matter which profession I pursued. I was the first-born son of refugee parents and grew up in story-book poverty and, upon being sent to school without any English language (in the robust and physical company of young New Zealanders), learnt English in two weeks flat. From a very early age there was a need to over-achieve to compensate being a minority of one – and to rebel, to be tolerant in the face of racism (but remember), and to protest against almost everything else. When 1968 and 1969 coincided with my first years at

university, I was the natural student leader and, even in New Zealand, protest marches had a habit of “engagement” with the police. When the prime minister libelled me, and got away with it because of parliamentary immunity, I left the country in 1976 and have lived in Britain or Africa ever since. There have been 19 changes of address in that time. But New Zealand was also an impossibly beautiful place in which to grow

up. The beach in the film, The Piano, was where I used to body-surf in my late teenage years and, aged 20, I made an “easy ride” to all the locations that later featured in Lord of the Rings: Return of the King, revelling in the sparseness and beauty of it all – and writing a lot of bad poetry about it, about politics, but mostly about the typical loves and laments of almost every young man. That was, however, the basic problem. You could do anything in New Zealand. By the time I had completed my MA, I had also been the national student president, a veteran of countless protests, a much published poet and playwright, a publisher and newspaper editor. These things mean little outside a small environment where, in fact, a few people must do much to service a small population that demands, all the same, the amenities and performances of a normal Western life. But it meant a culture shock when hitting England – with its work-to-rules, job demarcations, and professional jealousies. I became most unpopular in the Commonwealth Secretariat, with its still

large contingent of Britishers and, anyway, I got a lot of things wrong. When I sent up a note, as the Tanzanians were preparing to invade Amin’s Uganda, stressing that the Tanzanians could not win – Amin had far more firepower – I mentioned not a word about morale, motivation, discipline, and officership. When the Rhodesian forces stormed the Zimbabwean rear base of Chimoio, I sent to the London representatives of the guerrillas an impossibly naïve and simplistic defensive system for the future. I learnt very quickly that book learning is one thing (I had completed a second MA at King’s in War Studies) but, when you have no experience of blood and death, shut the fuck up. And that is the key ambivalence. Should academics talk and write on a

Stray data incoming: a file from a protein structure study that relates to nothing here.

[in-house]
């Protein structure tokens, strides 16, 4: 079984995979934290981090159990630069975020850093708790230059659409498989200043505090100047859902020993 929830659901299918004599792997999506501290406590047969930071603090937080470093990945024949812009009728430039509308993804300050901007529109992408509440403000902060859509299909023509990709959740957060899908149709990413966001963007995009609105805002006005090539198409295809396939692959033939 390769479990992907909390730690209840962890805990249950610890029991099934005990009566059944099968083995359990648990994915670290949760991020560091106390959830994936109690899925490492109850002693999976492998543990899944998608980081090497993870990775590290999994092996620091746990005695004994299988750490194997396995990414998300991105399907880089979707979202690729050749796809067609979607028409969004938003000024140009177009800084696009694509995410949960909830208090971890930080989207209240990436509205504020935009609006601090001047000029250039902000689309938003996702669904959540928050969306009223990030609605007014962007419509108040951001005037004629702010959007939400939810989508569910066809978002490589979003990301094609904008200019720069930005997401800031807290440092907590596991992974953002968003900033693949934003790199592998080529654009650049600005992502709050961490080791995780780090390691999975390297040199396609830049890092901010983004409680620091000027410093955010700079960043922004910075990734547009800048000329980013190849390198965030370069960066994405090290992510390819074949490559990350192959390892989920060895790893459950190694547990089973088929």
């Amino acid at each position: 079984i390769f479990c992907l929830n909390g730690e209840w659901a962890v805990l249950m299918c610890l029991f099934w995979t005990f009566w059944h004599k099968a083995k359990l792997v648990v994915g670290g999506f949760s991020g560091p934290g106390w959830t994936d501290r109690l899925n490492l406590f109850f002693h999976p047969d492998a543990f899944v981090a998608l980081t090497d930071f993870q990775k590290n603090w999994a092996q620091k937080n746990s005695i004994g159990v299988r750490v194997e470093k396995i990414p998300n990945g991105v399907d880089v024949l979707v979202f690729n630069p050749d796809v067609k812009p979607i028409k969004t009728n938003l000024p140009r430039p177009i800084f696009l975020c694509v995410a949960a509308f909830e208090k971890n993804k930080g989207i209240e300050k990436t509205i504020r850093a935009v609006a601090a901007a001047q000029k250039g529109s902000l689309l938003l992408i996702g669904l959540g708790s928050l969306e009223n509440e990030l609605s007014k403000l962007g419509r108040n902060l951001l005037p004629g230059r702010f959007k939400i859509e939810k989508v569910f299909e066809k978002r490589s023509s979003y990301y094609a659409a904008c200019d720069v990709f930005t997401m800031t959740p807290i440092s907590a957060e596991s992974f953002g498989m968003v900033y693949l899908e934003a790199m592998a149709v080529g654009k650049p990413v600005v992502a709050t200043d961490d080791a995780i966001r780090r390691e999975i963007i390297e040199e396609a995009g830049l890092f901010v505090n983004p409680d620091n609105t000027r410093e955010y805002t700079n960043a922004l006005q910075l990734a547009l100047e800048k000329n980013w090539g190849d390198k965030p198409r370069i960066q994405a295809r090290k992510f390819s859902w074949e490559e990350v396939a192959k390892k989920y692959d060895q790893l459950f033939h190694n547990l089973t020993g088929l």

basis so textually bound and so ontologically naïve? What is produced means much to ongoing Western and, to an increasing degree, globalized debate on liberty – even if that meaning is terrifyingly mediated by the spin-doctors of those who rule (who take the trouble to learn multiple vocabularies of discourse) – and means very little to those who are impoverished and oppressed, and who die without literacy, but who might have died anyway making a futile last stand before the camel-riding militias come to slaughter their families. But that is the key difference in experiences: Horkheimer and Adorno, in their determination that the concentration camps should never be repeated, reflected the determination of a generation that had survived and who could make record of all they had undergone and all that had, throughout the future, to be avoided. As academics we depend on the record, the text; in the case of Others without text, we impute text to them or, in recording their oral histories, commit all manner of epistemological impositions

(from our own texts) or impose ontological assumptions (based on our own experience) upon them. Hayden White’s proposition of a telos in our writing is not so much applicable to ourselves – for the simple reason that we interrogate writing, its contexts and meanings, and compare contrasting projects of telos. Upon the Third World we impose our own telos of concern, but are unable to test our project against actually lived suffering and sorrow.